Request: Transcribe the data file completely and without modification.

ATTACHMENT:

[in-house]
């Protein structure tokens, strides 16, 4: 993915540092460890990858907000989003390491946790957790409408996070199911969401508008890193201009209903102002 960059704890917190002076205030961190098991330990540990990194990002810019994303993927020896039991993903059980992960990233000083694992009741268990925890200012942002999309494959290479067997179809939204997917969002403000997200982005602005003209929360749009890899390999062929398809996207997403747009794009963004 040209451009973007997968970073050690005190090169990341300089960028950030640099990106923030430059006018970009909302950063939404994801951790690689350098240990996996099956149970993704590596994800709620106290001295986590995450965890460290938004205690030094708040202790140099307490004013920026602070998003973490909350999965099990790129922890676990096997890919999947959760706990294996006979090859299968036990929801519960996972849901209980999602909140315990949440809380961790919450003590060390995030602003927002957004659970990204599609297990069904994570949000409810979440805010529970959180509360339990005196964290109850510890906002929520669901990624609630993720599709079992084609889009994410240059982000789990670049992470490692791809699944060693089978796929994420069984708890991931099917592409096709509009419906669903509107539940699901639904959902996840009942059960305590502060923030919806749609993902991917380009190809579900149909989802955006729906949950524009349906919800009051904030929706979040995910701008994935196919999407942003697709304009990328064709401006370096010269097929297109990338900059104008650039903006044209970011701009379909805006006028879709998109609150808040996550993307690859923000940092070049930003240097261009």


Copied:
[in-house]
């Protein structure tokens, strides 16, 4: 993915540092460890990858907000989003390491946790957790409408996070199911969401508008890193201009209903102002 960059704890917190002076205030961190098991330990540990990194990002810019994303993927020896039991993903059980992960990233000083694992009741268990925890200012942002999309494959290479067997179809939204997917969002403000997200982005602005003209929360749009890899390999062929398809996207997403747009794009963004 040209451009973007997968970073050690005190090169990341300089960028950030640099990106923030430059006018970009909302950063939404994801951790690689350098240990996996099956149970993704590596994800709620106290001295986590995450965890460290938004205690030094708040202790140099307490004013920026602070998003973490909350999965099990790129922890676990096997890919999947959760706990294996006979090859299968036990929801519960996972849901209980999602909140315990949440809380961790919450003590060390995030602003927002957004659970990204599609297990069904994570949000409810979440805010529970959180509360339990005196964290109850510890906002929520669901990624609630993720599709079992084609889009994410240059982000789990670049992470490692791809699944060693089978796929994420069984708890991931099917592409096709509009419906669903509107539940699901639904959902996840009942059960305590502060923030919806749609993902991917380009190809579900149909989802955006729906949950524009349906919800009051904030929706979040995910701008994935196919999407942003697709304009990328064709401006370096010269097929297109990338900059104008650039903006044209970011701009379909805006006028879709998109609150808040996550993307690859923000940092070049930003240097261009």